Why Do Dogs Roll In Poop? (And Should You Stop Them?)

January 13th, 2020

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A dog rolling around in some muddy grass (or poop?), and having an absolute blast.

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I still remember the first time Yuna decided to roll around in poop.

We were at Alki Beach in Seattle, and there was a fresh wad of bird droppings on the sidewalk. Yuna zeroed in on it with her snoot, and danced around it in a circle.

Once she found the proper angle, she dove into it head first.

I was appalled and upset. It hadn’t been long since her last bath after all!

Throughout her life, Yuna has attempted this on multiple foul-smelling things–bird poop, geese poop, mud (at least I hope it was just mud)…

And that got me thinking, why do dogs roll in poop?

In this article, we’ll cover some of the main reasons why your dog loves to roll in poop. Let’s begin by moving up their family tree.

A Look At Our Dog’s Ancestors - Wolves & Scent Rolling

Believe it or not, your cute little fur kid can be traced back to the great wild wolf.

We know that wolves exhibited a quirky behavior known as “scent rolling.”

Well, it’s only quirky until you understand that for wolves, the sense of smell plays a crucial role in how they communicate. After all, their noses are at least 100 times sharper than ours.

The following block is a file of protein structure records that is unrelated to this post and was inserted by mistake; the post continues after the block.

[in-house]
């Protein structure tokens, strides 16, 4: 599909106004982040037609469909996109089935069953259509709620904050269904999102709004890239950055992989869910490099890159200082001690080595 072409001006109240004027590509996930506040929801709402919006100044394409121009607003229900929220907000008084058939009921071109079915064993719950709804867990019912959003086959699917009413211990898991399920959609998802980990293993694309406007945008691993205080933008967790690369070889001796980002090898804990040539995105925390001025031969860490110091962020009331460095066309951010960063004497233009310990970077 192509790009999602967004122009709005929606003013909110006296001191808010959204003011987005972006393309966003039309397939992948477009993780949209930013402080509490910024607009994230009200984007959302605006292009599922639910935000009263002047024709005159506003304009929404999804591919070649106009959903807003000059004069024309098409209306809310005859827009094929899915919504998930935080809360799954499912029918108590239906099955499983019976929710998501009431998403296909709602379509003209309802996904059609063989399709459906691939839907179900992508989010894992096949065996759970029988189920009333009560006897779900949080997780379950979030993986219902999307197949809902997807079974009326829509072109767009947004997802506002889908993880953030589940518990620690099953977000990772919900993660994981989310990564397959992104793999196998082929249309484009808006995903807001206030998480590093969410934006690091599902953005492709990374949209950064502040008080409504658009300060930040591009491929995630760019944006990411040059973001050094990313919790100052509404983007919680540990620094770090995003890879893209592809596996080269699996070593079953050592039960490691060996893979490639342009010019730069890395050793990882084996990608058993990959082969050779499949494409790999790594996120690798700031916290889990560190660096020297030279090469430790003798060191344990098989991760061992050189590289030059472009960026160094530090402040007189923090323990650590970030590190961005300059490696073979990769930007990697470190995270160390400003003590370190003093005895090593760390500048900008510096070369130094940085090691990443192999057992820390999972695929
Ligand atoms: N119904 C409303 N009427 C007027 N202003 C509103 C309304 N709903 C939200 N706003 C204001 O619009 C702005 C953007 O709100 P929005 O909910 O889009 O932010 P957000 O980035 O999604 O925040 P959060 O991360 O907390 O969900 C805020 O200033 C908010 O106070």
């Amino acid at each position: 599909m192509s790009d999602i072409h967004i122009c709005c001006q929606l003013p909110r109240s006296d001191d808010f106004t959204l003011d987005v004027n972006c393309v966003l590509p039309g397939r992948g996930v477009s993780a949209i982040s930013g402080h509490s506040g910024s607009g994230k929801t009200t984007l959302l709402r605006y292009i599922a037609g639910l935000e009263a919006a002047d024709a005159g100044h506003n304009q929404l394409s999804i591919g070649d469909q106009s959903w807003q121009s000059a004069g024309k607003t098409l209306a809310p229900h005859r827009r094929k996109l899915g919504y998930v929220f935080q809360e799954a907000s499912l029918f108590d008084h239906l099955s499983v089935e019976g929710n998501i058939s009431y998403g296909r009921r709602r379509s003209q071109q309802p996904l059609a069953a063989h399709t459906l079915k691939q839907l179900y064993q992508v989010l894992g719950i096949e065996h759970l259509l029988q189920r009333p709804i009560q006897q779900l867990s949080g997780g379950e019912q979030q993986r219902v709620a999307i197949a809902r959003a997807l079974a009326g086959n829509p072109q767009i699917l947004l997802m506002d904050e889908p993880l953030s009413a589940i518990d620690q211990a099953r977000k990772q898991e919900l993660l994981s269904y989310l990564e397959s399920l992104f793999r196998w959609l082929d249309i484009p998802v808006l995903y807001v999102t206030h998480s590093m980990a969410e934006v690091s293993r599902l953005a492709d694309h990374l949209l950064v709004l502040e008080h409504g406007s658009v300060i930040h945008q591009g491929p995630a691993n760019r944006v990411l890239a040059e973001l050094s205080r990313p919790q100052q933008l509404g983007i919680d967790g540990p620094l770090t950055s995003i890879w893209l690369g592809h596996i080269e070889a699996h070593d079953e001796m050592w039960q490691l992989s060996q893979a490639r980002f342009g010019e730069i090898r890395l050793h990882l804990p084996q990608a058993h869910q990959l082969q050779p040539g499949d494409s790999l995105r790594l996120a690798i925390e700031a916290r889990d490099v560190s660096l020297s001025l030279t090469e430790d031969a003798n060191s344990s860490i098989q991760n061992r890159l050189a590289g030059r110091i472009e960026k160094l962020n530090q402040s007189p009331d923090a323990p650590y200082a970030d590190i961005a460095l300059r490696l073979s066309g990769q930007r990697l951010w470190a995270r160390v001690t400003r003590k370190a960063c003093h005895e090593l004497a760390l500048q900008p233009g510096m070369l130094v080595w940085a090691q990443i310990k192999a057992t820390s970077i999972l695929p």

So picture this–a wolf finds a fresh venison carcass out in the wild. How will he inform his pack that dinner is served?

Provided there were no predators nearby, one theory was that wolves simply rolled around in the carcass, marinating their fur with the pungent bounty. Upon returning to the pack, this would signal to the others that food was nearby.

This is just one of a couple theories scientists have given to explain scent rolling in wild wolves. To give a more complete list:

  • Like we just mentioned, a wolf may do this to convey information to their pack about nearby things of interest.
  • Wolves may do this for “scent camouflaging,” in order to be able to inch closer to prey, or escape from a predator.
  • Packs of wolves may roll in the same scent to associate themselves it, forming a common identity.

So Why Do Dogs Today Roll In Poop?

Our domesticated dogs no longer need to stealthily hunt down their next meal, so why do we still see this behavior? Here are three of the most plausible explanations:

  • Like wolves, to communicate with their “pack” (i.e. you!)
  • Your dog wants to change their scent
  • Your dog is curious, and/or they just love doing it!

Let’s take a closer look at each one.

1. To Communicate With Their Pack (Behavioral Tendencies from Ancestors)

Old habits die hard. That is especially true when wolves and dogs belong to the same species and share 99% of their DNA.

So even a housedog will exhibit many of the same primal behaviors left off by ancestors. Scent rolling is just one of them–another common one is territorial marking, for instance.

However, if this is true and your dog really is rolling in some unsavory treasure, who are they trying to communicate that to?

Well, some contend that you are part of your dog’s pack, or the leader of that pack. Perhaps they’re trying to tell you all about their findings?